The West Virginia University men’s basketball team was going to trend on the young side this season even before injuries and dismissals knocked four of the Mountaineers top players off the roster this season, but once the absence of Sagaba Konate, Beetle Bolden, Esa Ahmad and Wesley Harris became a permanent reality, WVU’s young players have had no choice but to be thrust into more meaningful roles.
The experiment has been hit and miss for the most part. The Mountaineers did finish as the last place team in the Big 12 during the regular season, but after the early February dismissals of Ahmad and Harris there was a noticeable change in attitude on the court. There were still plenty of mistakes to go around, but West Virginia won some games down the stretch and several of those young players forced into more playing time almost by default late in season showed signs of promise for the future.
The future, however, will have to wait. The task at hand right now for WVU is this week’s Big 12 Conference tournament in Kansas City. If the Mountaineers will not be picked as an at-large team for this year’s NCAA tournament, so to get in they will need to win four games in four days at the Sprint Center — starting Wednesday with No. 7 seed Oklahoma [9 p.m., ESPNU].
Asked Monday on the Big 12 coaches conference call how he thought his young players might handle their first conference tournament experience, WVU coach Bob Huggins was open to suggestions.
“I don’t know,” Huggins said. “If you’ve got an idea, I’d be willing to listen. We’re just going to go play. I mean, the great thing about youth is their enthusiasm.”
West Virginia and Oklahoma are no strangers on the basketball court in recent seasons. The Mountaineers have had to deal with Sooner All-Americans Buddy Heild and Trey Young in recent seasons, but did come out on top in their only Big 12 tournament meeting. Three years ago at the 2016 Big 12 tournament, Heild hit a half-court shot at the final buzzer which would have given the Sooners the win, but on a review it was ruled he did not get it off in time and WVU advanced to that year’s championship game.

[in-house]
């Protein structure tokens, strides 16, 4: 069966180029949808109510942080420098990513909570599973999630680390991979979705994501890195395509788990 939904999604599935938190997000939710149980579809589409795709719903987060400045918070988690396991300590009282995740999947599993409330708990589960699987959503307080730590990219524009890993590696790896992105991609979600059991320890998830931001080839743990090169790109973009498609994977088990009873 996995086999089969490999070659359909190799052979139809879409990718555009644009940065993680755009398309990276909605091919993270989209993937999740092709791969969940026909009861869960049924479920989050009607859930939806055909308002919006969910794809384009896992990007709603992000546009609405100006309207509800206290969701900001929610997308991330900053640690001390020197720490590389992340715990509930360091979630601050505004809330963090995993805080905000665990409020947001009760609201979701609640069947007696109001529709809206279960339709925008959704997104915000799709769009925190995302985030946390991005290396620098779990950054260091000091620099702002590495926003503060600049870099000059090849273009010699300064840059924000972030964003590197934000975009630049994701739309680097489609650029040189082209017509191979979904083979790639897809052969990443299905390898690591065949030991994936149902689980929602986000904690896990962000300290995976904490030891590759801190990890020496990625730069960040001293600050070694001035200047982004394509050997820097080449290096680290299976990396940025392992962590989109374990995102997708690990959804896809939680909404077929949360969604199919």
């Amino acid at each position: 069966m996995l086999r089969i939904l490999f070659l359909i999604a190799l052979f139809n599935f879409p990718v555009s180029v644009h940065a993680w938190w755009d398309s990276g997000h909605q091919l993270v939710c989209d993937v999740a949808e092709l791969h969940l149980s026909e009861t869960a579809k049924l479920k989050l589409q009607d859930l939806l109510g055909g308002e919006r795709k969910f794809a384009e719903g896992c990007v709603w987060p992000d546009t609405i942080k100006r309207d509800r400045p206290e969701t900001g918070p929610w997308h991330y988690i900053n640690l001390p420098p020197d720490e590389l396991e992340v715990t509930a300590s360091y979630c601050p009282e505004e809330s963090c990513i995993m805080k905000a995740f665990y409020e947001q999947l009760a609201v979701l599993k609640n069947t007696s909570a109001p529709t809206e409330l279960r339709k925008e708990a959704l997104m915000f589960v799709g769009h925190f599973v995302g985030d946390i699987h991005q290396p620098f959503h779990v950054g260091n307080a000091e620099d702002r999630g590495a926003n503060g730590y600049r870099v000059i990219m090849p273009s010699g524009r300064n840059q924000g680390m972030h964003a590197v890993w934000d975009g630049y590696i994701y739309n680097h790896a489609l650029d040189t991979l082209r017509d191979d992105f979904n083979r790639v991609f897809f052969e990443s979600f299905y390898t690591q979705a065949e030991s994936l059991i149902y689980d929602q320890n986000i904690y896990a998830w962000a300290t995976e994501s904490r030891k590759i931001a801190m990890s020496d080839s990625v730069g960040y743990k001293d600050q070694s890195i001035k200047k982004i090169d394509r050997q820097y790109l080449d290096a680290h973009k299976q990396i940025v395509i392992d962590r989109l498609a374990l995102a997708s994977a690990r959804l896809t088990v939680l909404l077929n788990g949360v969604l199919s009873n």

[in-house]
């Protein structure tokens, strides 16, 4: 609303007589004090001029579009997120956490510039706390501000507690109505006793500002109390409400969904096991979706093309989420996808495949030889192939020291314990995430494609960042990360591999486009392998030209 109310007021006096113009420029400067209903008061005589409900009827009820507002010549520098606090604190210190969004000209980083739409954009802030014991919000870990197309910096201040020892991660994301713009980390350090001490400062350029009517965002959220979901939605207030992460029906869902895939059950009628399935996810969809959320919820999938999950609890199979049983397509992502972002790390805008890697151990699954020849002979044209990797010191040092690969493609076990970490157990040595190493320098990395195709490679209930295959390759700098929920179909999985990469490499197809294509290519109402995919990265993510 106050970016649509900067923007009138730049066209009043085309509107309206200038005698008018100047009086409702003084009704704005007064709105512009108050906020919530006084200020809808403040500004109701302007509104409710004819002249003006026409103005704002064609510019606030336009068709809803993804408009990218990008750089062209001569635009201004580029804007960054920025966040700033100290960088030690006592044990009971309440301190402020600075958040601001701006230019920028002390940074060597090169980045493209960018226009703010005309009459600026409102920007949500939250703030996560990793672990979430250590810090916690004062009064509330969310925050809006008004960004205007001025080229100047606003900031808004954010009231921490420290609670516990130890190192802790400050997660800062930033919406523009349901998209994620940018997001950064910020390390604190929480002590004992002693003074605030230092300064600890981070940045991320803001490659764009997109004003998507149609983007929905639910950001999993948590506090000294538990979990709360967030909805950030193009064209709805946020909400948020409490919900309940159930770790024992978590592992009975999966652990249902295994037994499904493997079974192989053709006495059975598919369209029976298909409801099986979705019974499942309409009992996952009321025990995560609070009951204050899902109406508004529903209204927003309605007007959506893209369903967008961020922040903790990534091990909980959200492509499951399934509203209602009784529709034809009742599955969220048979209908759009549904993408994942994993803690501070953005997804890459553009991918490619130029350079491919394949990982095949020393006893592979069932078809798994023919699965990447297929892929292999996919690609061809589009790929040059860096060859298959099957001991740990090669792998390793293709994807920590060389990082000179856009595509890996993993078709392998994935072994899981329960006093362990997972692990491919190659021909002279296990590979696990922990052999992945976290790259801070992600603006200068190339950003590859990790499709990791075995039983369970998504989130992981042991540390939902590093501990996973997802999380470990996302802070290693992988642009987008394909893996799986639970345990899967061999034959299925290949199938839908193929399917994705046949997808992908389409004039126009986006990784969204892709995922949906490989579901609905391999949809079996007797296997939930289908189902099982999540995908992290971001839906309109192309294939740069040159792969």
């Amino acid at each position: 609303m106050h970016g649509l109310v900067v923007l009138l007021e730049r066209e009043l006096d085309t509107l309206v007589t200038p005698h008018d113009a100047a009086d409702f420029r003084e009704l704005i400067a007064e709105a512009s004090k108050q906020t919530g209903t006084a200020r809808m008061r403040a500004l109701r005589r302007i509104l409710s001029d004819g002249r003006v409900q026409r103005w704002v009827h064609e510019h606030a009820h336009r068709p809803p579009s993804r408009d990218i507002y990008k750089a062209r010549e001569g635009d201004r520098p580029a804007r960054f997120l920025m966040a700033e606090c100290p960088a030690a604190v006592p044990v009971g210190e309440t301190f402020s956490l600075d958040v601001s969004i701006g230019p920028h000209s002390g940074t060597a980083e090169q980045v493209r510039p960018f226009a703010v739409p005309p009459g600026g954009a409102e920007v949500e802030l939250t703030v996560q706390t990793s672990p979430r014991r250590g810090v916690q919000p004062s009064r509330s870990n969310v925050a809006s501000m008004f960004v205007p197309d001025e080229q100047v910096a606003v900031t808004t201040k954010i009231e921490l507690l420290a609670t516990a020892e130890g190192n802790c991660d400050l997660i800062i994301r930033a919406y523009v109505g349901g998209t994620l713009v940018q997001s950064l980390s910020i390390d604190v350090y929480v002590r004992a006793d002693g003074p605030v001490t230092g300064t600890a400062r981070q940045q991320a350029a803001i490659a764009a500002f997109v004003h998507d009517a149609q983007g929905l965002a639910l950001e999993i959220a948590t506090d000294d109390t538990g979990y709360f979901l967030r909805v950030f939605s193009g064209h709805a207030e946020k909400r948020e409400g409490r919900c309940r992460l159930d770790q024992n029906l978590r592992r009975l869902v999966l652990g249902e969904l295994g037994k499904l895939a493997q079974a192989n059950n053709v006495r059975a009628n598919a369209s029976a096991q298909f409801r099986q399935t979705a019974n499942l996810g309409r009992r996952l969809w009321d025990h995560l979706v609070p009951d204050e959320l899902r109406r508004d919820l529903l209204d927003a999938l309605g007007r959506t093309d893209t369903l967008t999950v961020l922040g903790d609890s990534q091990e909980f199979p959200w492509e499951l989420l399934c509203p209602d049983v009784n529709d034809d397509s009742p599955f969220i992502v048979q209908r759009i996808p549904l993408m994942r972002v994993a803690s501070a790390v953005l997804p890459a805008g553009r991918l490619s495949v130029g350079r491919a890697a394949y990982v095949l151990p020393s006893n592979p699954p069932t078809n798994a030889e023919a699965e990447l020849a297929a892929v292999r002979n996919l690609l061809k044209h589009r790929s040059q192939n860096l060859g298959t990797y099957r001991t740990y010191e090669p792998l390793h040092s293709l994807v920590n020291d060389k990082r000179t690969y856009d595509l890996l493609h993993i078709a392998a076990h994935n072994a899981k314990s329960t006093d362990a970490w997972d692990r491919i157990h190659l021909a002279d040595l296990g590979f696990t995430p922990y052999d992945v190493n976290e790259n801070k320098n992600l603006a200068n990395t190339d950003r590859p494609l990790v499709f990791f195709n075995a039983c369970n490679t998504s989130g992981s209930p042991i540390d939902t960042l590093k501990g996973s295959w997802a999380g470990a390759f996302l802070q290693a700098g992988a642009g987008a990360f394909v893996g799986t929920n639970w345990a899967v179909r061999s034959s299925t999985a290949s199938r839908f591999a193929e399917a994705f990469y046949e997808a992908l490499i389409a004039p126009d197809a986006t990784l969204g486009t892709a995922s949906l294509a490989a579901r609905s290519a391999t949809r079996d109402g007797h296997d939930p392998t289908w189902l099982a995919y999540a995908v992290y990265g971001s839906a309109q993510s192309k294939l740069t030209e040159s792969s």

In more recent history, the two teams split their meetings this season, with the Mountaineers and Sooners each winning on their home court.
The last time they met, just over a week ago at Oklahoma, WVU made a late run but still came up on the short end of a 90-82 game. Huggins said the Mountaineers gave up too many easy baskets that Saturday in Norman, and it is something that will be addressed in practice Monday.
“I think the biggest thing we’ve got to do is our transition defense is awful — absolutely awful,” Huggins said. “[Oklahoma] got a lot of easy baskets because we didn’t do a very good job. I think that’s the first thing that we’ll talk about today — making sure we get back so we have four against five guys and not four against one or two.”
Huggins said on his Sunday radio show that if West Virginia does not win the Big 12 tournament and automatically qualify for the NCAA tournament, then the Mountaineers would take part in the College Basketball Invitational tournament.The CBI is a pay-to-play tournament. Teams play $50,000 to host first-round games while the visitor pays less. The price goes up every round, however the host school keeps revenue from the game.
“There are pluses and minuses,” Huggins said last week about the possibility of accepting a spot in a lower-tier postseason tournament. “I think the pluses are all the young guys I have will get a lot more practice. The negative side is attitudes and worrying about all of that stuff. To a degree, you want it to be a positive experience. You’d like to end the season on a good note.”
Huggins said if the Mountaineers are in the CBI, the plan is to host as many games as possible.
“Our kids are ecstatic to have the chance to keep playing,” Huggins said.